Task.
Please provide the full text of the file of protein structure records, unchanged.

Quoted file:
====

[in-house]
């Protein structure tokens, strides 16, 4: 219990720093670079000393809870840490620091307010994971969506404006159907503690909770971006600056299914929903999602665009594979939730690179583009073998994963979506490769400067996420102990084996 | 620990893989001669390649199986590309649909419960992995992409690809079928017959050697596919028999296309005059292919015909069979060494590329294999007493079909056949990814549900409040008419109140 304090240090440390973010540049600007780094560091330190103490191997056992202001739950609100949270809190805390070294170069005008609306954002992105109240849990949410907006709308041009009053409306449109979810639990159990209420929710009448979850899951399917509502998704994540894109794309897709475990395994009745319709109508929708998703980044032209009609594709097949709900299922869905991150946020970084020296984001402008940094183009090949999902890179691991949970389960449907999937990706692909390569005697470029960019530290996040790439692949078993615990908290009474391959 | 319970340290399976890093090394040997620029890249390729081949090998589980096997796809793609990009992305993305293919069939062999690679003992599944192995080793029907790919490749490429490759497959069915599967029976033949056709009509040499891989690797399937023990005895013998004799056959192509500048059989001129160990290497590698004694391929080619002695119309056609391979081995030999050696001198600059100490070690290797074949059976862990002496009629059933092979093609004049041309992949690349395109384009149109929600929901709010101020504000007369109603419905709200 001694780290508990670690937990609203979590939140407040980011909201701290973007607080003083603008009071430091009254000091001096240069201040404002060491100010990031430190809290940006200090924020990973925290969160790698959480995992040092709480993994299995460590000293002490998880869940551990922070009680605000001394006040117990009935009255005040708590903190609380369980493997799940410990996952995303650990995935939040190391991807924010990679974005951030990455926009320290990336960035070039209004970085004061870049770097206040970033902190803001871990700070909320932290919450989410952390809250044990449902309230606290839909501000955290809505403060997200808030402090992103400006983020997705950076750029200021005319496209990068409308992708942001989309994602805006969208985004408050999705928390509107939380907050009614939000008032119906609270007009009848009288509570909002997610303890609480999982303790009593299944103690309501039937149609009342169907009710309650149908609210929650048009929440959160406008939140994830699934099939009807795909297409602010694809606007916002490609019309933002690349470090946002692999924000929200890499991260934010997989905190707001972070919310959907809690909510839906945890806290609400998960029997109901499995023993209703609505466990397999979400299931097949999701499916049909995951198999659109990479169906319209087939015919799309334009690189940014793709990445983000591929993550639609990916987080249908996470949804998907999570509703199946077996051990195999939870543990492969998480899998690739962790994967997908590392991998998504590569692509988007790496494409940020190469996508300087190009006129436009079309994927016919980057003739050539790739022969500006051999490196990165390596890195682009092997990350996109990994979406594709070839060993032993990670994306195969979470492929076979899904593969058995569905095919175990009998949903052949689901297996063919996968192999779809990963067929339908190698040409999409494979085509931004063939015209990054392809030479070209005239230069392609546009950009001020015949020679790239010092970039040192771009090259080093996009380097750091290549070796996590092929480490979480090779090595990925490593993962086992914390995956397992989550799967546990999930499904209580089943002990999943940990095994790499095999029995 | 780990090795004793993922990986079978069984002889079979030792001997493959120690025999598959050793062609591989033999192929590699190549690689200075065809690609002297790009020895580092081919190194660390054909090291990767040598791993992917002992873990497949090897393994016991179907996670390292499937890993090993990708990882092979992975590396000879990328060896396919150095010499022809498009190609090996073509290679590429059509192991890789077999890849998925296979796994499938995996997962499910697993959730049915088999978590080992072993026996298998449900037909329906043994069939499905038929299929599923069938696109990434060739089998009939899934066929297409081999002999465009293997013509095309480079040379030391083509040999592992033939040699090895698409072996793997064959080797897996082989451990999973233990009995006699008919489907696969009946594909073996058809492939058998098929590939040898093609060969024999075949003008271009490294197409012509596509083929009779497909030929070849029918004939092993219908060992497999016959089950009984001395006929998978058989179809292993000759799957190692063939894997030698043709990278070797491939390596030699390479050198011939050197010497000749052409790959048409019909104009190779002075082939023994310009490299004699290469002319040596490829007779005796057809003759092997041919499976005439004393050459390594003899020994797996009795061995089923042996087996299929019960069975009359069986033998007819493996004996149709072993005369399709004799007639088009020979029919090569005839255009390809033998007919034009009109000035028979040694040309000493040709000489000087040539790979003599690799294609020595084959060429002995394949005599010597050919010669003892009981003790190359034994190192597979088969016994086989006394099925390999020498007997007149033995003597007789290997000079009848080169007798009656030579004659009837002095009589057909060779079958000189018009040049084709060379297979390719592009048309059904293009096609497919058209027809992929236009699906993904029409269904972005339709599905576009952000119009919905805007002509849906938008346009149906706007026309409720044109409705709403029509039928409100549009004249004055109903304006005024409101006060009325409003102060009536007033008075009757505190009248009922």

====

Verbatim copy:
[in-house]
């Protein structure tokens, strides 16, 4: 219990720093670079000393809870840490620091307010994971969506404006159907503690909770971006600056299914929903999602665009594979939730690179583009073998994963979506490769400067996420102990084996 | 620990893989001669390649199986590309649909419960992995992409690809079928017959050697596919028999296309005059292919015909069979060494590329294999007493079909056949990814549900409040008419109140 304090240090440390973010540049600007780094560091330190103490191997056992202001739950609100949270809190805390070294170069005008609306954002992105109240849990949410907006709308041009009053409306449109979810639990159990209420929710009448979850899951399917509502998704994540894109794309897709475990395994009745319709109508929708998703980044032209009609594709097949709900299922869905991150946020970084020296984001402008940094183009090949999902890179691991949970389960449907999937990706692909390569005697470029960019530290996040790439692949078993615990908290009474391959 | 319970340290399976890093090394040997620029890249390729081949090998589980096997796809793609990009992305993305293919069939062999690679003992599944192995080793029907790919490749490429490759497959069915599967029976033949056709009509040499891989690797399937023990005895013998004799056959192509500048059989001129160990290497590698004694391929080619002695119309056609391979081995030999050696001198600059100490070690290797074949059976862990002496009629059933092979093609004049041309992949690349395109384009149109929600929901709010101020504000007369109603419905709200 001694780290508990670690937990609203979590939140407040980011909201701290973007607080003083603008009071430091009254000091001096240069201040404002060491100010990031430190809290940006200090924020990973925290969160790698959480995992040092709480993994299995460590000293002490998880869940551990922070009680605000001394006040117990009935009255005040708590903190609380369980493997799940410990996952995303650990995935939040190391991807924010990679974005951030990455926009320290990336960035070039209004970085004061870049770097206040970033902190803001871990700070909320932290919450989410952390809250044990449902309230606290839909501000955290809505403060997200808030402090992103400006983020997705950076750029200021005319496209990068409308992708942001989309994602805006969208985004408050999705928390509107939380907050009614939000008032119906609270007009009848009288509570909002997610303890609480999982303790009593299944103690309501039937149609009342169907009710309650149908609210929650048009929440959160406008939140994830699934099939009807795909297409602010694809606007916002490609019309933002690349470090946002692999924000929200890499991260934010997989905190707001972070919310959907809690909510839906945890806290609400998960029997109901499995023993209703609505466990397999979400299931097949999701499916049909995951198999659109990479169906319209087939015919799309334009690189940014793709990445983000591929993550639609990916987080249908996470949804998907999570509703199946077996051990195999939870543990492969998480899998690739962790994967997908590392991998998504590569692509988007790496494409940020190469996508300087190009006129436009079309994927016919980057003739050539790739022969500006051999490196990165390596890195682009092997990350996109990994979406594709070839060993032993990670994306195969979470492929076979899904593969058995569905095919175990009998949903052949689901297996063919996968192999779809990963067929339908190698040409999409494979085509931004063939015209990054392809030479070209005239230069392609546009950009001020015949020679790239010092970039040192771009090259080093996009380097750091290549070796996590092929480490979480090779090595990925490593993962086992914390995956397992989550799967546990999930499904209580089943002990999943940990095994790499095999029995 | 780990090795004793993922990986079978069984002889079979030792001997493959120690025999598959050793062609591989033999192929590699190549690689200075065809690609002297790009020895580092081919190194660390054909090291990767040598791993992917002992873990497949090897393994016991179907996670390292499937890993090993990708990882092979992975590396000879990328060896396919150095010499022809498009190609090996073509290679590429059509192991890789077999890849998925296979796994499938995996997962499910697993959730049915088999978590080992072993026996298998449900037909329906043994069939499905038929299929599923069938696109990434060739089998009939899934066929297409081999002999465009293997013509095309480079040379030391083509040999592992033939040699090895698409072996793997064959080797897996082989451990999973233990009995006699008919489907696969009946594909073996058809492939058998098929590939040898093609060969024999075949003008271009490294197409012509596509083929009779497909030929070849029918004939092993219908060992497999016959089950009984001395006929998978058989179809292993000759799957190692063939894997030698043709990278070797491939390596030699390479050198011939050197010497000749052409790959048409019909104009190779002075082939023994310009490299004699290469002319040596490829007779005796057809003759092997041919499976005439004393050459390594003899020994797996009795061995089923042996087996299929019960069975009359069986033998007819493996004996149709072993005369399709004799007639088009020979029919090569005839255009390809033998007919034009009109000035028979040694040309000493040709000489000087040539790979003599690799294609020595084959060429002995394949005599010597050919010669003892009981003790190359034994190192597979088969016994086989006394099925390999020498007997007149033995003597007789290997000079009848080169007798009656030579004659009837002095009589057909060779079958000189018009040049084709060379297979390719592009048309059904293009096609497919058209027809992929236009699906993904029409269904972005339709599905576009952000119009919905805007002509849906938008346009149906706007026309409720044109409705709403029509039928409100549009004249004055109903304006005024409101006060009325409003102060009536007033008075009757505190009248009922």